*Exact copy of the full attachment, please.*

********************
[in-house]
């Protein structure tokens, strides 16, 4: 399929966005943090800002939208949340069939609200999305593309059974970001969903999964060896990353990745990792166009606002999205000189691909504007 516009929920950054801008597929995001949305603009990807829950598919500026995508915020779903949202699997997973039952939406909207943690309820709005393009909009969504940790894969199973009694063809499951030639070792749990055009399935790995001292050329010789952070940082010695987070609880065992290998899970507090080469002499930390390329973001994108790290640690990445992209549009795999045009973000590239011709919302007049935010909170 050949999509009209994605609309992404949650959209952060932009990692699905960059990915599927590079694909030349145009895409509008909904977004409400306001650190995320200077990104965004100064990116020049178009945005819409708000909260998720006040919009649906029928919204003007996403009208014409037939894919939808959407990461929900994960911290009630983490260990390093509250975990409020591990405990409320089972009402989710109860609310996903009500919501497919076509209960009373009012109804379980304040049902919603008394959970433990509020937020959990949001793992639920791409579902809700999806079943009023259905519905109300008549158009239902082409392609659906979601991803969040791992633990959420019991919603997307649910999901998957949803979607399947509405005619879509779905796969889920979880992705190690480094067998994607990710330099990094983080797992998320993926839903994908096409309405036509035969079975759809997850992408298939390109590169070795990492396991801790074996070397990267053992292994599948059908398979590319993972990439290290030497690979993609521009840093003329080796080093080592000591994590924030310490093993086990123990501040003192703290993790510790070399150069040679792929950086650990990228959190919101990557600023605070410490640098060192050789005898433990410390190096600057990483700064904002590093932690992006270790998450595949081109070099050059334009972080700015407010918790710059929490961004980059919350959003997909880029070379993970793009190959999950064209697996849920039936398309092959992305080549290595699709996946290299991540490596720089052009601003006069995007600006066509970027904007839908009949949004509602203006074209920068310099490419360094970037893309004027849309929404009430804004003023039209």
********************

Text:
[in-house]
């Protein structure tokens, strides 16, 4: 399929966005943090800002939208949340069939609200999305593309059974970001969903999964060896990353990745990792166009606002999205000189691909504007 516009929920950054801008597929995001949305603009990807829950598919500026995508915020779903949202699997997973039952939406909207943690309820709005393009909009969504940790894969199973009694063809499951030639070792749990055009399935790995001292050329010789952070940082010695987070609880065992290998899970507090080469002499930390390329973001994108790290640690990445992209549009795999045009973000590239011709919302007049935010909170 050949999509009209994605609309992404949650959209952060932009990692699905960059990915599927590079694909030349145009895409509008909904977004409400306001650190995320200077990104965004100064990116020049178009945005819409708000909260998720006040919009649906029928919204003007996403009208014409037939894919939808959407990461929900994960911290009630983490260990390093509250975990409020591990405990409320089972009402989710109860609310996903009500919501497919076509209960009373009012109804379980304040049902919603008394959970433990509020937020959990949001793992639920791409579902809700999806079943009023259905519905109300008549158009239902082409392609659906979601991803969040791992633990959420019991919603997307649910999901998957949803979607399947509405005619879509779905796969889920979880992705190690480094067998994607990710330099990094983080797992998320993926839903994908096409309405036509035969079975759809997850992408298939390109590169070795990492396991801790074996070397990267053992292994599948059908398979590319993972990439290290030497690979993609521009840093003329080796080093080592000591994590924030310490093993086990123990501040003192703290993790510790070399150069040679792929950086650990990228959190919101990557600023605070410490640098060192050789005898433990410390190096600057990483700064904002590093932690992006270790998450595949081109070099050059334009972080700015407010918790710059929490961004980059919350959003997909880029070379993970793009190959999950064209697996849920039936398309092959992305080549290595699709996946290299991540490596720089052009601003006069995007600006066509970027904007839908009949949004509602203006074209920068310099490419360094970037893309004027849309929404009430804004003023039209």